Pirate Bay appeal denied by European court

Pirate Bay appeal denied by European court
The European Court of Human Rights (ECHR) has rejected an appeal by two founders of Swedish filesharing site The Pirate Bay, ruling their conviction by Swedish courts was "justified".

The decision, issued on Wednesday, comes in response to an appeal filed last year by Pirate Bay co-founders Fredrik Neij and Peter Sunde who alleged that their conviction in Sweden for facilitating copyright infringement amounted to a breach of their freedom of expression.

The court agreed that filesharing was covered by the right to “receive and impart information” under Article 10 of the European Convention on Human Rights, which guarantees the freedom of expression.

However, the ECHR explained further that material shared via The Pirate Bay was protected by the Copyright Act and that the rights of copyright holders must also be protected.

In convicting the Pirate Bay co-founders, the Swedish courts had “rightly balanced the competing interests at stake – i.e. the right of the applicants to receive and impart information and the necessity to protect copyright”, the ECHR ruled.

The appeal by Sunde and Neij was “manifestly ill-founded”, the court said in rejecting their application for a hearing.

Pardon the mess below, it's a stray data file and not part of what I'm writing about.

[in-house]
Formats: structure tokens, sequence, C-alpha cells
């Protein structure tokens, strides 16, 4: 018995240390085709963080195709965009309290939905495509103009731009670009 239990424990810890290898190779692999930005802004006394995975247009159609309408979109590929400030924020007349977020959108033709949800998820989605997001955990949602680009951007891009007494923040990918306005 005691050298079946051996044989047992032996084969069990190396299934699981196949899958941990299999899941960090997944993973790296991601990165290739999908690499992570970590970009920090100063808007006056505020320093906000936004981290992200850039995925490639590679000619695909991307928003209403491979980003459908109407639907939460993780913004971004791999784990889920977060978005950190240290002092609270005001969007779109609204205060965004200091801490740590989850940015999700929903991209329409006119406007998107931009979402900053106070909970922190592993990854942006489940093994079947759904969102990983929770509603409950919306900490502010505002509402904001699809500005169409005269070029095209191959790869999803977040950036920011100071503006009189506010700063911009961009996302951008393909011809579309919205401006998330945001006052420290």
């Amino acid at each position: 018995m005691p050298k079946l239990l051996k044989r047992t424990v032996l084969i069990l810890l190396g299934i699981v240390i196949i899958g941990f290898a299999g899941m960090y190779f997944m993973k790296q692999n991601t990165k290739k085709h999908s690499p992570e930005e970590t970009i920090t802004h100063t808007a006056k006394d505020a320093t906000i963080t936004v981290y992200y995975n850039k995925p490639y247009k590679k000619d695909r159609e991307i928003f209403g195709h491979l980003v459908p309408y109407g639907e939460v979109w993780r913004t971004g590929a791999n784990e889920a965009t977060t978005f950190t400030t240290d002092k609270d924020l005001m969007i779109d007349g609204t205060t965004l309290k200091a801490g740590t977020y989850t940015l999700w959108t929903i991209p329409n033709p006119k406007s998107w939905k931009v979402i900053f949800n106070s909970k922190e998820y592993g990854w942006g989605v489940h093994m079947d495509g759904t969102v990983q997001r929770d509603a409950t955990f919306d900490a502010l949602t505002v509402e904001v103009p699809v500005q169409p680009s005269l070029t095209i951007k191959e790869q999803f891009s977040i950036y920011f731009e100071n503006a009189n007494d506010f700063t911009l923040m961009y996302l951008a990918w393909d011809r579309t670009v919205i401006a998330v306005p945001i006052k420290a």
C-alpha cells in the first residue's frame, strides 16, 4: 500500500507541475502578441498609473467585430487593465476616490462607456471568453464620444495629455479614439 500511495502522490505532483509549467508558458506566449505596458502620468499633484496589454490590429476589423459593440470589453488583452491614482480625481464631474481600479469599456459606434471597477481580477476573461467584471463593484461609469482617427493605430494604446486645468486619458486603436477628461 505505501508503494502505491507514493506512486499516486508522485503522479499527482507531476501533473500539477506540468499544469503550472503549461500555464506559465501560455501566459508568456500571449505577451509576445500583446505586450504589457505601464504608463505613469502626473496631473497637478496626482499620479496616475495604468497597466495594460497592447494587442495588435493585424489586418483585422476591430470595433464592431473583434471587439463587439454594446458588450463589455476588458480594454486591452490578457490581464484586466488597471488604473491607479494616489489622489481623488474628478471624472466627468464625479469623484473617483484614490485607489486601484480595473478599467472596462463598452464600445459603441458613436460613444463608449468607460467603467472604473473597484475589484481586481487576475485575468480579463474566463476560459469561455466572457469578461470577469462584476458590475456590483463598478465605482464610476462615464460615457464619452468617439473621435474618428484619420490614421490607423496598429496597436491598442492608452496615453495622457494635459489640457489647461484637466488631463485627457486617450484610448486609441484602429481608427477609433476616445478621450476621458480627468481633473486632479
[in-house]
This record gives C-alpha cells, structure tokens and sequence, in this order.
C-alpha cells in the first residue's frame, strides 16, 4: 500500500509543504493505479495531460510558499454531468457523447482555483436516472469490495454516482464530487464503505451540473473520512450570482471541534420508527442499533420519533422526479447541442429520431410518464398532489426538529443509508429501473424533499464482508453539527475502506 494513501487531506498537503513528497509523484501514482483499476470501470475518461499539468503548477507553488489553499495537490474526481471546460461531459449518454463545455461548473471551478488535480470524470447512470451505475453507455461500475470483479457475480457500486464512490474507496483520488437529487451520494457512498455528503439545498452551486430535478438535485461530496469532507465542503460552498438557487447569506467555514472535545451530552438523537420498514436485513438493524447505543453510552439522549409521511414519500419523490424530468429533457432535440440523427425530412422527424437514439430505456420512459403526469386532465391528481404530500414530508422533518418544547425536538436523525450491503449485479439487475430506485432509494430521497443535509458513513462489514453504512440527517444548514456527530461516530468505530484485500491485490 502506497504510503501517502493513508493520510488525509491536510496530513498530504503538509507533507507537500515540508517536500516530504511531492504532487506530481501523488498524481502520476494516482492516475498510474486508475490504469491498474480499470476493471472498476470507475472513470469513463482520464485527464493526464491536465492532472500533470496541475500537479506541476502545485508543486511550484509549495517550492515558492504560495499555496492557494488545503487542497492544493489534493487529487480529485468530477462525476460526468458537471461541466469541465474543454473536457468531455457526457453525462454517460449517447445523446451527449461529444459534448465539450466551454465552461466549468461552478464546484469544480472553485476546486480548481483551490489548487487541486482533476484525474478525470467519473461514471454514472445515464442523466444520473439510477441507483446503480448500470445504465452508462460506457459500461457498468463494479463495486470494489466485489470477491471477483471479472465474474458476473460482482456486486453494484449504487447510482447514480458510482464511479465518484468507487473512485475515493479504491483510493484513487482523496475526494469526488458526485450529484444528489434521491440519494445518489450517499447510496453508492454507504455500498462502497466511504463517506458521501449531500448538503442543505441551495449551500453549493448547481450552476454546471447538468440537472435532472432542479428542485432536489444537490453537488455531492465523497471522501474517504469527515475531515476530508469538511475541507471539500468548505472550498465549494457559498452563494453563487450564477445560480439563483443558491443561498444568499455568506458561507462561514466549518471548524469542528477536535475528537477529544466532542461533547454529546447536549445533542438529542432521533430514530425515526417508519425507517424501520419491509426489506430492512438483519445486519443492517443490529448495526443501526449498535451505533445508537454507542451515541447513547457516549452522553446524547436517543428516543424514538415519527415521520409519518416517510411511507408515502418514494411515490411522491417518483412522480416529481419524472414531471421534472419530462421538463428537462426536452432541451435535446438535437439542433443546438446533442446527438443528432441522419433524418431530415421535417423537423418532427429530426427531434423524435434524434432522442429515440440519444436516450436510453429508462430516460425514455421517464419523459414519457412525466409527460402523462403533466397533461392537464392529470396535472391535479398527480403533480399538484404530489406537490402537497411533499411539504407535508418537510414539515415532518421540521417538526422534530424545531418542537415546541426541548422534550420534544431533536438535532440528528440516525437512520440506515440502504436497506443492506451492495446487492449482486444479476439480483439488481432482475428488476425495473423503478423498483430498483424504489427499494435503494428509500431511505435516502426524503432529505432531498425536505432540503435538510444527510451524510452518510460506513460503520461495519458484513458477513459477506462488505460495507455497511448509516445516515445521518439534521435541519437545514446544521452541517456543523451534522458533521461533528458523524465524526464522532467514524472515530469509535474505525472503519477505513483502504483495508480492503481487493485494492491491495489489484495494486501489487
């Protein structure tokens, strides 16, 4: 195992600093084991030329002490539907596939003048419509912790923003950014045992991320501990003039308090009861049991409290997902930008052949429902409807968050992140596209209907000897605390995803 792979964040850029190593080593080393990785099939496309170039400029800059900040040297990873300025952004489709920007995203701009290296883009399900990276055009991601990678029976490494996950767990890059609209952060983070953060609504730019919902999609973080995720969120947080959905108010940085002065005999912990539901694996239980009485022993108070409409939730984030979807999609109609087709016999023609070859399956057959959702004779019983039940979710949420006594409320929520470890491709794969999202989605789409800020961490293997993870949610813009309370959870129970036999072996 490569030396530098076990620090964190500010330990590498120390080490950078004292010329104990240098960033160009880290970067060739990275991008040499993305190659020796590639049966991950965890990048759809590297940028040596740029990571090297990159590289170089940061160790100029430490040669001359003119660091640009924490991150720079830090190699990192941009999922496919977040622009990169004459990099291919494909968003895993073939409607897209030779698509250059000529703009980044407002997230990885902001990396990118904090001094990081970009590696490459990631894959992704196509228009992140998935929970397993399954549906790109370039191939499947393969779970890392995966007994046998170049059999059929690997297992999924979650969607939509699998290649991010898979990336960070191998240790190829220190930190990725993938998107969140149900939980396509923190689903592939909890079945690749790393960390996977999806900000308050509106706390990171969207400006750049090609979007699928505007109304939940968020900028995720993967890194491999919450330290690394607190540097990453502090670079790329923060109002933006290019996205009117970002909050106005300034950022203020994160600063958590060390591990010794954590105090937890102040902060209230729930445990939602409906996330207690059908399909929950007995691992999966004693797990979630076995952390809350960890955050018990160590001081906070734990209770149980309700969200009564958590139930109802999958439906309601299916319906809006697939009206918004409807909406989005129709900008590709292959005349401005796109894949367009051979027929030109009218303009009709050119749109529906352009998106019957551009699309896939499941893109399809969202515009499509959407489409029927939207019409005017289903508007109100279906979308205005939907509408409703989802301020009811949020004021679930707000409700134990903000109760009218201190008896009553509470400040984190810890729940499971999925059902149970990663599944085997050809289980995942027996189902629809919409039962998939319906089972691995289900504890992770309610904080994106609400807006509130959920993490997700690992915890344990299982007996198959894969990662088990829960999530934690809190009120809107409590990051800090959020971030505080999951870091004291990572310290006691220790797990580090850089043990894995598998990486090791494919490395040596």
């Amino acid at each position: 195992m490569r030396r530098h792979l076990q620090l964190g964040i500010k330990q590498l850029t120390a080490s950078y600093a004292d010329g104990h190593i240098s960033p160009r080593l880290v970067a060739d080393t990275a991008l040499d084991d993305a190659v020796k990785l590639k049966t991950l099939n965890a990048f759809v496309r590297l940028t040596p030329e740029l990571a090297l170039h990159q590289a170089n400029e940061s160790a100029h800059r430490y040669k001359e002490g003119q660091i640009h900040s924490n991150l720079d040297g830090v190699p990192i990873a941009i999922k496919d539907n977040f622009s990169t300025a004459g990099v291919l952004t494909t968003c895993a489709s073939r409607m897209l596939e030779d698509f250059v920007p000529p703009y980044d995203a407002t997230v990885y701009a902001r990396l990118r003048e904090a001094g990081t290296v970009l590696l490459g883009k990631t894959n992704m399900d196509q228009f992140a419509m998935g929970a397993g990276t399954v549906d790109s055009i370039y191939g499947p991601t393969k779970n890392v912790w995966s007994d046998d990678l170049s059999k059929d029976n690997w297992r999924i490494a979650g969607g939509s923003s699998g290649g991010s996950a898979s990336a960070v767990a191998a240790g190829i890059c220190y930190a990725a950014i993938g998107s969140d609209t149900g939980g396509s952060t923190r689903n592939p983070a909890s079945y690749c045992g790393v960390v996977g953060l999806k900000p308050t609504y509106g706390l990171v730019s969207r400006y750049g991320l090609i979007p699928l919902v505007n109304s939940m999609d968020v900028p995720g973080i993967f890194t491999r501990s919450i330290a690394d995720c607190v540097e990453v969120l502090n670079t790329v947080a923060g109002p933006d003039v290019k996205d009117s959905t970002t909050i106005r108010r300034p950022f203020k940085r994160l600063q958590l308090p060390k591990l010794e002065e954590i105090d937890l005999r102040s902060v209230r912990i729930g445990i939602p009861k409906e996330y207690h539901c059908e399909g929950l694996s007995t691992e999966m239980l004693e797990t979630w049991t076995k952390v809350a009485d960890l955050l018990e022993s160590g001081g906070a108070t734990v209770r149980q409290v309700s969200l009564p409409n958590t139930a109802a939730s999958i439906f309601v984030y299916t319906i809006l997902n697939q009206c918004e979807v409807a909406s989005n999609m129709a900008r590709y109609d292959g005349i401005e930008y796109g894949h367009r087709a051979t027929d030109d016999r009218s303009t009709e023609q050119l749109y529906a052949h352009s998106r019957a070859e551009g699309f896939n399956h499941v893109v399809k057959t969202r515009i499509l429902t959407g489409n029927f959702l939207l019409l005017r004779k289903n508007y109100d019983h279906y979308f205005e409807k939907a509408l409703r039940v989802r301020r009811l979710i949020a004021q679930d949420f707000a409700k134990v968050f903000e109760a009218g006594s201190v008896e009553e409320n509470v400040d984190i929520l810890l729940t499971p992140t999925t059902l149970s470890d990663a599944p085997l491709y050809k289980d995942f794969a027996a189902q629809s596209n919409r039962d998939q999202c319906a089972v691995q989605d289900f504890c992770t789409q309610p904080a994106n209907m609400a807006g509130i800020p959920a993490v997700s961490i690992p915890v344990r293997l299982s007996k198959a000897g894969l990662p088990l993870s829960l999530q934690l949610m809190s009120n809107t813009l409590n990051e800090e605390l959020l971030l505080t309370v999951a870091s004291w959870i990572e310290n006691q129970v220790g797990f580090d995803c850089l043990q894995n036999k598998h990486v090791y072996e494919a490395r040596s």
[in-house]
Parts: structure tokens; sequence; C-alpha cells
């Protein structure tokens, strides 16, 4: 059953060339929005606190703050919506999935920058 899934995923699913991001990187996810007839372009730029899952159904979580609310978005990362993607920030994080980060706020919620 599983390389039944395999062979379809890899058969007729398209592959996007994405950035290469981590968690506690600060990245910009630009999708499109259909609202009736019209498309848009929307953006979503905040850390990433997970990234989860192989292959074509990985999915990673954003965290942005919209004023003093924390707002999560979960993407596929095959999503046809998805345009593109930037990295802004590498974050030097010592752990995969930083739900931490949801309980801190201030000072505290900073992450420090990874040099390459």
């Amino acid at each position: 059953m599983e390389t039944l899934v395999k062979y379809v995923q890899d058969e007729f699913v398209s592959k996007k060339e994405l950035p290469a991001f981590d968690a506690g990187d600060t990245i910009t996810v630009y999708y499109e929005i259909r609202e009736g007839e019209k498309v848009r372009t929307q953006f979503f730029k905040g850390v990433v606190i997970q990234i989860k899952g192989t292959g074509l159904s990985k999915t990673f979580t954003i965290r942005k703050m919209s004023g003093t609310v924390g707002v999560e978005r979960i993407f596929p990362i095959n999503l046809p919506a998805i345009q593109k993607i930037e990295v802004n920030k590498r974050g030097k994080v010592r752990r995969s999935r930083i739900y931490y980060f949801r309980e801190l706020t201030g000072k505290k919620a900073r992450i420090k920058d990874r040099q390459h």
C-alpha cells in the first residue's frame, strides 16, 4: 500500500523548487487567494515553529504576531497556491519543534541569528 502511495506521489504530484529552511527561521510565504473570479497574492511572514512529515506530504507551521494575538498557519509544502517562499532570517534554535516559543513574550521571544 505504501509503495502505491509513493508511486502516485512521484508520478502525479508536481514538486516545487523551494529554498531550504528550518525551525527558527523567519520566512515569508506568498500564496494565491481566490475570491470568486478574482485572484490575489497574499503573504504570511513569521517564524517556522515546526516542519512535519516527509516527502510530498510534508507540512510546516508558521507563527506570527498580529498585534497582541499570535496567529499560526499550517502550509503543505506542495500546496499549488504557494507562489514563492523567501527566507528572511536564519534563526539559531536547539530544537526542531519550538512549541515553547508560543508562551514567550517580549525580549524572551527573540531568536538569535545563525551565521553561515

The ruling by the ECHR, which cannot be appealed, means that the Pirate Bay co-founders have likely exhausted their last legal option in their attempts to have their guilty verdicts overturned.

Neij and Sunde were among four men convicted in April 2009 by a Swedish court for being accessories to copyright violation for their role in founding and operating The Pirate Bay.

They were sentenced to a year’s imprisonment apiece and a combined fine of 30 million kronor ($4.4 million).

Neij, Sunde, and co-defendents Carl Lundström, and Gottfrid Svartholm Warg, appealed their sentences, with the Svea Court of Appeal ruling in November 2011 to uphold the convictions, with the exception of Gottfried Svartholm Warg, who was absent due to illness.

In February 2012, however, the Swedish Supreme Court (Högsta Domstolen), announced it would not grant the right to appeal in the case, meaning the appeal’s court sentence would stand.

Despite the apparent finality of Wednesday’s decision by the ECHR, Sunde told the tech news website TorrentFreak that “not all doors are closed yet”.

The Local/dl

Follow The Local on Twitter

Member comments

Become a Member to leave a comment.Or login here.